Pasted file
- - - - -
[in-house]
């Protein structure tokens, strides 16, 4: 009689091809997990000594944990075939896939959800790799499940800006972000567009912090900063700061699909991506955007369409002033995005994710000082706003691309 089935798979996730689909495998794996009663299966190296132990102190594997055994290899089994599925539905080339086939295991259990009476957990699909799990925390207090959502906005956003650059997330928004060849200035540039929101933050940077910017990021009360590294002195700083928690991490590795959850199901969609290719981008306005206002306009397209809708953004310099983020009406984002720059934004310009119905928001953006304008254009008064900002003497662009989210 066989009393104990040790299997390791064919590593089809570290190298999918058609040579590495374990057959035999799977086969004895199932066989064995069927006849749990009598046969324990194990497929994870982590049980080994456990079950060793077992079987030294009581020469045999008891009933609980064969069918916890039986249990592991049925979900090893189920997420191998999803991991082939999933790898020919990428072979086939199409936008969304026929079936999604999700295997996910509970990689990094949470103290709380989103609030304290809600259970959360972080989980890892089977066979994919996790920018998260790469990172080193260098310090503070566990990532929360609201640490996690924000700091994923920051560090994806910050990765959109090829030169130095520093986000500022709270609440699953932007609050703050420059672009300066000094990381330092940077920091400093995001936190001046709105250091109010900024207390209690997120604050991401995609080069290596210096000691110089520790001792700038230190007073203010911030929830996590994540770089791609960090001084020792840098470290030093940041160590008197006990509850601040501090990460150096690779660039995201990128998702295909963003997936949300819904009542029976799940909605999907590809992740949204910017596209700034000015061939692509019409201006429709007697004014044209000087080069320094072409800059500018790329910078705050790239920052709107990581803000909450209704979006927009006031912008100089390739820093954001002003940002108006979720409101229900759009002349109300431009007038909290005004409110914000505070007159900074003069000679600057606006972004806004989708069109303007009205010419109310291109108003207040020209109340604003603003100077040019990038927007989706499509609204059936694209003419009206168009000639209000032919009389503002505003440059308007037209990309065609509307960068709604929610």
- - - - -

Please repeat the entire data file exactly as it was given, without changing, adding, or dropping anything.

[in-house]
């Protein structure tokens, strides 16, 4: 009689091809997990000594944990075939896939959800790799499940800006972000567009912090900063700061699909991506955007369409002033995005994710000082706003691309 089935798979996730689909495998794996009663299966190296132990102190594997055994290899089994599925539905080339086939295991259990009476957990699909799990925390207090959502906005956003650059997330928004060849200035540039929101933050940077910017990021009360590294002195700083928690991490590795959850199901969609290719981008306005206002306009397209809708953004310099983020009406984002720059934004310009119905928001953006304008254009008064900002003497662009989210 066989009393104990040790299997390791064919590593089809570290190298999918058609040579590495374990057959035999799977086969004895199932066989064995069927006849749990009598046969324990194990497929994870982590049980080994456990079950060793077992079987030294009581020469045999008891009933609980064969069918916890039986249990592991049925979900090893189920997420191998999803991991082939999933790898020919990428072979086939199409936008969304026929079936999604999700295997996910509970990689990094949470103290709380989103609030304290809600259970959360972080989980890892089977066979994919996790920018998260790469990172080193260098310090503070566990990532929360609201640490996690924000700091994923920051560090994806910050990765959109090829030169130095520093986000500022709270609440699953932007609050703050420059672009300066000094990381330092940077920091400093995001936190001046709105250091109010900024207390209690997120604050991401995609080069290596210096000691110089520790001792700038230190007073203010911030929830996590994540770089791609960090001084020792840098470290030093940041160590008197006990509850601040501090990460150096690779660039995201990128998702295909963003997936949300819904009542029976799940909605999907590809992740949204910017596209700034000015061939692509019409201006429709007697004014044209000087080069320094072409800059500018790329910078705050790239920052709107990581803000909450209704979006927009006031912008100089390739820093954001002003940002108006979720409101229900759009002349109300431009007038909290005004409110914000505070007159900074003069000679600057606006972004806004989708069109303007009205010419109310291109108003207040020209109340604003603003100077040019990038927007989706499509609204059936694209003419009206168009000639209000032919009389503002505003440059308007037209990309065609509307960068709604929610």